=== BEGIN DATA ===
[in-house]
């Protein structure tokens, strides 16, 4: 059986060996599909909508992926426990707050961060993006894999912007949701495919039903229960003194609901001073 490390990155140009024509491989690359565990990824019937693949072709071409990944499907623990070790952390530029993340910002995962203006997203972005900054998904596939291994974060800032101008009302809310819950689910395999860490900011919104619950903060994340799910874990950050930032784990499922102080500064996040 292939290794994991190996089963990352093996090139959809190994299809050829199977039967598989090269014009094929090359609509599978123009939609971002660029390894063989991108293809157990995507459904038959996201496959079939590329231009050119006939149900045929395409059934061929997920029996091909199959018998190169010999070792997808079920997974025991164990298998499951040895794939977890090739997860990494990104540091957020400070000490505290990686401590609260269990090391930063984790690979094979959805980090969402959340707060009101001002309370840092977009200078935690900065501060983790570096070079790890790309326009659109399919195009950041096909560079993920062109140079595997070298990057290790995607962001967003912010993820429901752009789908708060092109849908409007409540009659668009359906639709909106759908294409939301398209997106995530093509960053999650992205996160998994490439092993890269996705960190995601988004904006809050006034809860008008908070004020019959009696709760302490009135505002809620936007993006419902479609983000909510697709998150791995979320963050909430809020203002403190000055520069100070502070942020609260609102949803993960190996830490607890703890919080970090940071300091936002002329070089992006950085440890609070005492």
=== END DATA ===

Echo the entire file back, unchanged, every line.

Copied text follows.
[in-house]
């Protein structure tokens, strides 16, 4: 059986060996599909909508992926426990707050961060993006894999912007949701495919039903229960003194609901001073 490390990155140009024509491989690359565990990824019937693949072709071409990944499907623990070790952390530029993340910002995962203006997203972005900054998904596939291994974060800032101008009302809310819950689910395999860490900011919104619950903060994340799910874990950050930032784990499922102080500064996040 292939290794994991190996089963990352093996090139959809190994299809050829199977039967598989090269014009094929090359609509599978123009939609971002660029390894063989991108293809157990995507459904038959996201496959079939590329231009050119006939149900045929395409059934061929997920029996091909199959018998190169010999070792997808079920997974025991164990298998499951040895794939977890090739997860990494990104540091957020400070000490505290990686401590609260269990090391930063984790690979094979959805980090969402959340707060009101001002309370840092977009200078935690900065501060983790570096070079790890790309326009659109399919195009950041096909560079993920062109140079595997070298990057290790995607962001967003912010993820429901752009789908708060092109849908409007409540009659668009359906639709909106759908294409939301398209997106995530093509960053999650992205996160998994490439092993890269996705960190995601988004904006809050006034809860008008908070004020019959009696709760302490009135505002809620936007993006419902479609983000909510697709998150791995979320963050909430809020203002403190000055520069100070502070942020609260609102949803993960190996830490607890703890919080970090940071300091936002002329070089992006950085440890609070005492």